by Kent Sterling
Joey Gase is only 20 years-old, used to attend races at the Indianapolis Motor Speedway as a fan, and looked forward to running in this afternoon’s Indiana 250 Nationwide Race later today. His car got loose in Turn One, he hit the wall, and the dream of running at the World’s Greatest Race Course will have to wait for another day.
A guy as young as Gase is will have plenty of chances to qualify for events at the IMS. What he won’t have to wait for is to use his celebrity to make a difference in the lives of those waiting for transplants.
Gase’s Mom passed away from a brain aneurysm two years ago, and because she had earlier made the unselfish decision to be an organ donor, over 60 people were positively affected by the tissue and organs that were harvested before she was taken off life support.
When Gase gets an opportunity, he steps in front of a microphone and tells his mother’s story, hoping that others might be moved to donate their organs should a tragedy occurs, so that their lives don’t end without improving the length and quality of life for many others.
That’s what being a celebrity can do for those who are smart and generous enough to understand the good that can come from being available to the media.
Of course, people should donate organs they are no longer able to use themselves. Thousands and thousands of people are on transplant lists for kidneys, livers, hearts, lungs, corneas, and more, and the gift of the phone call to one of them saying that crucial organ is waiting is a life changing event only made possible by the decency of an individual who has his or her eye on the big picture.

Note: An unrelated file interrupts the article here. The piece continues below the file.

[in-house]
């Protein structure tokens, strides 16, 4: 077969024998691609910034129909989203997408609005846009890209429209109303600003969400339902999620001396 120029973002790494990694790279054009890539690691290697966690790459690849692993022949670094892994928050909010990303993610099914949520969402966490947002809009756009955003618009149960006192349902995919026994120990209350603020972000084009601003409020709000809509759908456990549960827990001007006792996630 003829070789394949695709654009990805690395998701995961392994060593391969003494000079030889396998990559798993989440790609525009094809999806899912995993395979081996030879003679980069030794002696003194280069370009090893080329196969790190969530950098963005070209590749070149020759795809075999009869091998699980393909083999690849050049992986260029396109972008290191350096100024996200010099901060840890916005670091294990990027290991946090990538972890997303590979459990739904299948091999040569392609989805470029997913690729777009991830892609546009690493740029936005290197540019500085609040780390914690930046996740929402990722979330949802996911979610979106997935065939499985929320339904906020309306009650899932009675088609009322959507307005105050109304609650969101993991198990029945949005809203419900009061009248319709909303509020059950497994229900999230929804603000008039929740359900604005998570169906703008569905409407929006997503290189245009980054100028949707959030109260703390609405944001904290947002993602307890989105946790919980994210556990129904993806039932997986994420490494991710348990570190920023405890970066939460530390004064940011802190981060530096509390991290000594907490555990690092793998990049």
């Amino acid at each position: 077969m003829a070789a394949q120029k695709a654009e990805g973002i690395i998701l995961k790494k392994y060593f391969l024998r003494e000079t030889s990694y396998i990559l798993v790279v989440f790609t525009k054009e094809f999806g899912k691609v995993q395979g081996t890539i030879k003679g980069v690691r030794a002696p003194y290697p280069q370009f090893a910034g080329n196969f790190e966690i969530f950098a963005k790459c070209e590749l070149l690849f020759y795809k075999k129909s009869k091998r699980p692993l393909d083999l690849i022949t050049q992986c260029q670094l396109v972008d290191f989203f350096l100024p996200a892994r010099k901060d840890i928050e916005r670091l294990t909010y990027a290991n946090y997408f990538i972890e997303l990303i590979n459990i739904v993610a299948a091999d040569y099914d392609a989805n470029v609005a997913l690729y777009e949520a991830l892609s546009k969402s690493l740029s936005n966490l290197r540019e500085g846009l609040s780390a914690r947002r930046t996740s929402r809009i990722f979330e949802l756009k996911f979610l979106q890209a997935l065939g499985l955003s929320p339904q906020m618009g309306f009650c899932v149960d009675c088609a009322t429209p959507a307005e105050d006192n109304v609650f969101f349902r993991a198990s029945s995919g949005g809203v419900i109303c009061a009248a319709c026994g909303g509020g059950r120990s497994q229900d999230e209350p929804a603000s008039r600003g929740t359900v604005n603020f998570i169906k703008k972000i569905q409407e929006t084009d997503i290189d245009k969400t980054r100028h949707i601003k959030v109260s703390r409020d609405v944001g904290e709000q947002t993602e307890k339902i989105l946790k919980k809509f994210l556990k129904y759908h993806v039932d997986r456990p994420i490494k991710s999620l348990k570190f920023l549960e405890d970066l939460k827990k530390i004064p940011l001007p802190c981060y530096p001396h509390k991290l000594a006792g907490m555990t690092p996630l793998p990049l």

That Gase, a barely out of his teens driver in the Nationwide Series, is mature enough to stop by a radio show only minutes after his Donate Life Indiana Chevy got loose and smacked ass first into the Turn One wall speaks to the king of guy he is. He promised “Ahead of the Curve” co-host Chris Hagan (Saturdays, 11a-1p on 1070 the Fan) that he would do the hit so he could compel the listeners to re-evaluate their indifference to the plight of those praying for a second chance at a better life. That speaks to the quality of his spirit, and the work his Mom did in raising him before she was taken.
Later in the show today, we found out that Colts wide receiver Reggie Wayne was coming to training camp in Anderson on an Indiana University Lifeline helicopter along with a patient from Riley Hospital is another example of a guy who also understands that the chance to help those in need.
There are so many stories of athletes engaged in idiocy that it’s nice to be able to tell the stories of a couple of people who absolutely get it.
Gase spoke in our interview about the need to grow up fast as both a racer and the son who loses a mother. Take a listen to this young man, and if you are moved by his story, make the choice to become an organ donor today.